Tag Archives: jazz

#20: New History Warfare Vol. 3: To See More Light – Colin Stetson

(Constellation, 2013)


(Image from inyourspeakers.com)

Nothing beats the roar of an instrument giving a complete solo performance. No lattice to string notes between, no safety nets to pad the sound – the noise just curls and undulates out in space. At least it would if Colin Stetson said it was okay. Though there are a few extended drone-like passages, Stetson uses flurries of clustered notes in order to build his houses of horror and redemption. Not to mention the incessant clack of the keys and occasional deep-throated scream which has no tongue to articulate it.

Now on the third album in what, thus far, is a trilogy entitled New History Warfare, Colin Stetson takes his bass and other assorted saxophones up once again to construct entire soundscapes with. The effect is mesmerizing. Wave after wave of flitting, honking, scronking notes texture each piece, while the mic’ed up keys give it rhythm and Stetson’s throat-screams lend the occasional ragged melody. Despite the astonishing diversity of sound at no point does it feel like an attempt to simulate the pieces of an actual band – it’s still one man emoting feverishly in every direction he can muster. To see more light.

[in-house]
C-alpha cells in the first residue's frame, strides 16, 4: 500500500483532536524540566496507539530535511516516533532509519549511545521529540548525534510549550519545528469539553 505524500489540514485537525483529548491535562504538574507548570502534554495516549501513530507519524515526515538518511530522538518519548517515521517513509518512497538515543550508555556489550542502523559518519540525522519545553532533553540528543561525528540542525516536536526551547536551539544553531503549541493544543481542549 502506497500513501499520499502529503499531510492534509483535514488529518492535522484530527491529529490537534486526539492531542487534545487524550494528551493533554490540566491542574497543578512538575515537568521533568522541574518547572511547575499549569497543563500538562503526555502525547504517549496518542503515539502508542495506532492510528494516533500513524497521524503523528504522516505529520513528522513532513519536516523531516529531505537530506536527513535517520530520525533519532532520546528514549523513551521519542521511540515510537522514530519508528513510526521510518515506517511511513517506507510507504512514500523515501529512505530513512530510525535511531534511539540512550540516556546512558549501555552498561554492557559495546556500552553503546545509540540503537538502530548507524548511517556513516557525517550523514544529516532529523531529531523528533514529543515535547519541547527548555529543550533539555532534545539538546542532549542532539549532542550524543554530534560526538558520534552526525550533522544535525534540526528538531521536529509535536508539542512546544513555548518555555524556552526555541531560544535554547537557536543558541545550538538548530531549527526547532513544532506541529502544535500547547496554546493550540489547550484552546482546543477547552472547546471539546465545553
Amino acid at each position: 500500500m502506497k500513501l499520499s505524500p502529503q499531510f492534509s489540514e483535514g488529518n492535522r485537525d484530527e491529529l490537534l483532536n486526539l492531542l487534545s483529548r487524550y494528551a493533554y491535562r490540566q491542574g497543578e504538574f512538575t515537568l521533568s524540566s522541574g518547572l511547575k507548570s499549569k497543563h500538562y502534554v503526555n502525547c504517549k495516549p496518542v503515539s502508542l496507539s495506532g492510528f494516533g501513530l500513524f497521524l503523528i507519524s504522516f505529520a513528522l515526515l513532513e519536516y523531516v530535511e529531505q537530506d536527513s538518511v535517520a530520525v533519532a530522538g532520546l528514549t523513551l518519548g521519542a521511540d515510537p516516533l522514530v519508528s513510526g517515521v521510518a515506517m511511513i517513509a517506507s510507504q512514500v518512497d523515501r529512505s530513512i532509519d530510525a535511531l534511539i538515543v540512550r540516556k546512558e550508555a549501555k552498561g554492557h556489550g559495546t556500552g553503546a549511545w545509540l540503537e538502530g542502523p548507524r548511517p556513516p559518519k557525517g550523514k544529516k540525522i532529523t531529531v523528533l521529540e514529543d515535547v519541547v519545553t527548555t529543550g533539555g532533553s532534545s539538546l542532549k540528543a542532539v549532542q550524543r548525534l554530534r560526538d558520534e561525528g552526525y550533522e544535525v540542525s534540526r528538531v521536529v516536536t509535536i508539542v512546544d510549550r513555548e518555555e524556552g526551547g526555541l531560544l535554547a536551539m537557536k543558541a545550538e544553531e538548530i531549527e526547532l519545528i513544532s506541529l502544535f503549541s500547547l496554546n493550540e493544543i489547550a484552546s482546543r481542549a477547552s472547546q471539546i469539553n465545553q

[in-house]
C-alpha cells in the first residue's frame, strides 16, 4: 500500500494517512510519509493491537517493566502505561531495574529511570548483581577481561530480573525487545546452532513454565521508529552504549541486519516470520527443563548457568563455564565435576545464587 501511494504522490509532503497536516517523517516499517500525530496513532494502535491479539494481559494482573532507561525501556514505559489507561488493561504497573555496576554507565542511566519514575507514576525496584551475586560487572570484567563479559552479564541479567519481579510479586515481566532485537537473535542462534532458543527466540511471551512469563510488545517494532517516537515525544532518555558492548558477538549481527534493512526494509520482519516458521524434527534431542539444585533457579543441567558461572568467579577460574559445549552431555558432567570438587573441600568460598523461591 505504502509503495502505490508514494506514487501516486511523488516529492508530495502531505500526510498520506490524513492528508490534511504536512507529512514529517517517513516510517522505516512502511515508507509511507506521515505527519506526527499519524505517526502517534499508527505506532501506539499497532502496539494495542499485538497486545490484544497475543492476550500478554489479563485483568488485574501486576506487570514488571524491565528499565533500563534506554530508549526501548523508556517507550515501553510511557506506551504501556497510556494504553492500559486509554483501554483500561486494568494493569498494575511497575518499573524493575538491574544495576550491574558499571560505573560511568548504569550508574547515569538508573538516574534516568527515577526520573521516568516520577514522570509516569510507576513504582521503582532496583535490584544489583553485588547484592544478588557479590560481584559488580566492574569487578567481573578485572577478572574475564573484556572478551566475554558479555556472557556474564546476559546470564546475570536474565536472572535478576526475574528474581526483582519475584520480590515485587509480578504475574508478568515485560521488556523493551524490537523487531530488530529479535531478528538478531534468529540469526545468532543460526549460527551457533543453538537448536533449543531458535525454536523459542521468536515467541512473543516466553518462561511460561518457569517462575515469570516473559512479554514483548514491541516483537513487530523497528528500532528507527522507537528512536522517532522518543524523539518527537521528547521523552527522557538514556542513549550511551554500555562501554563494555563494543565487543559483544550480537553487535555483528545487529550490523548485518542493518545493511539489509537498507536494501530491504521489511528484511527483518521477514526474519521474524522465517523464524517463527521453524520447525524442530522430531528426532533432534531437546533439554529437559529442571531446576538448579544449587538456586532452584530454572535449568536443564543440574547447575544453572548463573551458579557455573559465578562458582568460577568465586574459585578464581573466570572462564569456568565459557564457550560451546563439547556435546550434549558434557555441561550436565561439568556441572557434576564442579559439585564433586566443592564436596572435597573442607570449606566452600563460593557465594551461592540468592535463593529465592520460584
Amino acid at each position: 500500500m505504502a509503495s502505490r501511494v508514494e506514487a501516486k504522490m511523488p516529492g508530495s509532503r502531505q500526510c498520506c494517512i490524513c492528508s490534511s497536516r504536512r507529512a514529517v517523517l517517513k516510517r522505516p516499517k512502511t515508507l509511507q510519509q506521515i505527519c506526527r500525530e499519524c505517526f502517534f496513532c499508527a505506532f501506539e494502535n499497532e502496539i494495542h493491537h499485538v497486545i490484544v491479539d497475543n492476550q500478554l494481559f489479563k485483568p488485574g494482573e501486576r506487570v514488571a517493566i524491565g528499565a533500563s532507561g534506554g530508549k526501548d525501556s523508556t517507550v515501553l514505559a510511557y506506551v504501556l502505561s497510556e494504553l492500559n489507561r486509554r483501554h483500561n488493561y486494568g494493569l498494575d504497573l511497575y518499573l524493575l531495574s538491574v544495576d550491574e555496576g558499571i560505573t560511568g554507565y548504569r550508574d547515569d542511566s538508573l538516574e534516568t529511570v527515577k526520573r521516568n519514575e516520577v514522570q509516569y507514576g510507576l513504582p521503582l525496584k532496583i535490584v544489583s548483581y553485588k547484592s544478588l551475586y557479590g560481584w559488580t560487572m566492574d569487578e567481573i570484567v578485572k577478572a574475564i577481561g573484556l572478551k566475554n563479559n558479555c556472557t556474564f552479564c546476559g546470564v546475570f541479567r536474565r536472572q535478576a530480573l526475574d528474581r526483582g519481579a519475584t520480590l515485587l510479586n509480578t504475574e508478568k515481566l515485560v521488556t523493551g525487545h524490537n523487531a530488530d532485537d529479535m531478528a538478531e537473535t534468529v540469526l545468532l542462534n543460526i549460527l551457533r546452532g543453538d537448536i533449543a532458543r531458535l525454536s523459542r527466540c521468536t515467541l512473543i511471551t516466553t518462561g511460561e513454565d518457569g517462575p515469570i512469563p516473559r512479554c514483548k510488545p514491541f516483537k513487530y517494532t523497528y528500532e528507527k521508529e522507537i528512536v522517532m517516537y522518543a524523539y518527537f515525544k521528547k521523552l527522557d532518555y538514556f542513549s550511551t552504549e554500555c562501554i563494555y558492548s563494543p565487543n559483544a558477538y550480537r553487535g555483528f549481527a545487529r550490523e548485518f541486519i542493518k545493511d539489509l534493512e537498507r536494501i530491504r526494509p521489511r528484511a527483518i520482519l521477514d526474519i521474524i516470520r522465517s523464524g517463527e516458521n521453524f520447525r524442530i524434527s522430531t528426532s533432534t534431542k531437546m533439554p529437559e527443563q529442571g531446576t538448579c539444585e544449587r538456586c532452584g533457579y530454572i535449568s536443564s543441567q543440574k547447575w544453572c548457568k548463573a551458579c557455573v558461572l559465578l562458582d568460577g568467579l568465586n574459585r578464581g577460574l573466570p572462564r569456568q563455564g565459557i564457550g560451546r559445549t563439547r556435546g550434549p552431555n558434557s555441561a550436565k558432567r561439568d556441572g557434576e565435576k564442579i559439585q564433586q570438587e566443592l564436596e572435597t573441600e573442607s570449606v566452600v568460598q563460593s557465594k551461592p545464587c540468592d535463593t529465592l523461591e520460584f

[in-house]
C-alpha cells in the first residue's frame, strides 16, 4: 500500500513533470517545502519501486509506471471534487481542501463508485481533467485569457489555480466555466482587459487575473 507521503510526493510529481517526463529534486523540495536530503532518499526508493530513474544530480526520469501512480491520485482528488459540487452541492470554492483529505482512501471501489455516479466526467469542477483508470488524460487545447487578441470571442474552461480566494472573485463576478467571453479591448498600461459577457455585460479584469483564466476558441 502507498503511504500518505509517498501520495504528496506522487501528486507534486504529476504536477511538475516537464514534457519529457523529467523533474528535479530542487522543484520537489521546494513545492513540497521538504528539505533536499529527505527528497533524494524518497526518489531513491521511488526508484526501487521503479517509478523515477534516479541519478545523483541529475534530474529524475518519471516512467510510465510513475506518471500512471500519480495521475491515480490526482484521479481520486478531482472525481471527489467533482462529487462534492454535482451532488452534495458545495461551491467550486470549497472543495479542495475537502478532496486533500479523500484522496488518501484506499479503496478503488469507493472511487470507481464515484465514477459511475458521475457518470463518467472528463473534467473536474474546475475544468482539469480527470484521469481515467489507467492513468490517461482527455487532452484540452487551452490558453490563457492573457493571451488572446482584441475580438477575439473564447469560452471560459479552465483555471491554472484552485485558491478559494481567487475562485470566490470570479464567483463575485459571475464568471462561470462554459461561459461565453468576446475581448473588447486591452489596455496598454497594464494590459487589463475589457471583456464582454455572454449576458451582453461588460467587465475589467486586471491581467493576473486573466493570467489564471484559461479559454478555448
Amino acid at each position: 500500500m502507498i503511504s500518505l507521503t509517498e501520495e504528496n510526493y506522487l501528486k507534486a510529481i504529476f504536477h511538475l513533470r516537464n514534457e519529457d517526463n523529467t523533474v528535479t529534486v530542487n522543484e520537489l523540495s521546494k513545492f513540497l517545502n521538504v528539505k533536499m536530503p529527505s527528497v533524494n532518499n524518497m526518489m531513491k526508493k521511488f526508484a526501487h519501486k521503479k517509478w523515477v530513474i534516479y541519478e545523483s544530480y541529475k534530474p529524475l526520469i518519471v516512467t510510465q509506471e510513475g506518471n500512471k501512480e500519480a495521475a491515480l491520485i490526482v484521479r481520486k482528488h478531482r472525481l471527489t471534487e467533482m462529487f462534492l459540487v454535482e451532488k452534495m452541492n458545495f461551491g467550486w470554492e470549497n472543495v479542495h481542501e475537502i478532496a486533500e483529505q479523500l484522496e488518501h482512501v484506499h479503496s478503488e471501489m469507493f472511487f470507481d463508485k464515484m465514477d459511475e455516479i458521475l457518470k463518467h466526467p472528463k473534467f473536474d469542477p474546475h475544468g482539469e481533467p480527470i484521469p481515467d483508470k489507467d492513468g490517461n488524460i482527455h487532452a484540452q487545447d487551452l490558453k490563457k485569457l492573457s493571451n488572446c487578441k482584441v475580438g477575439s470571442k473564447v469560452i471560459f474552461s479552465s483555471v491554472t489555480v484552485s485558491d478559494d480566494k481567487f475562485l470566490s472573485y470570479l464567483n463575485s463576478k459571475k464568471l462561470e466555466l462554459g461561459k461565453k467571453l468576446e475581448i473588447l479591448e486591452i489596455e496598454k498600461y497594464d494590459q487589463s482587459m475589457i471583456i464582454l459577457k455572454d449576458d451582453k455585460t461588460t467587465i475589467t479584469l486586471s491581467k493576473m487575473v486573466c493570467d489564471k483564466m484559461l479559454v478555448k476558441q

To counterpoint Laurie Anderson’s narrative appearance on the previous volume, recent collaborative darling Justin Vernon of Bon Iver (on whose doubly eponymous album Stetson appeared on in 2011) lends his high haunting vocals to the proceedings this time, with ghostly wails on “High Above A Grey Green Sea” and a very surprising turn into deathmetal growls on the album’s visceral apex, the stunning, aggressive “Brute”. On “Who the Waves Are Roaring For (Hunted II)”, Stetson briefly considers taking the back seat as Vernon attempts to stretch coherent melodies over top of the jagged architecture, taking each phrase as a new melodic hill to climb. On “What Are They Doing in Heaven Today?”, that arrangement is set more firmly, as Vernon’s multitracked vocals take precedence and Stetson’s wailing reigns in ever so slightly to allow some harmony to accompany Vernon’s lead. This is the only moment on the album that feels restrained, and provides sharp contrast to the unbound quality of the rest of the tracks.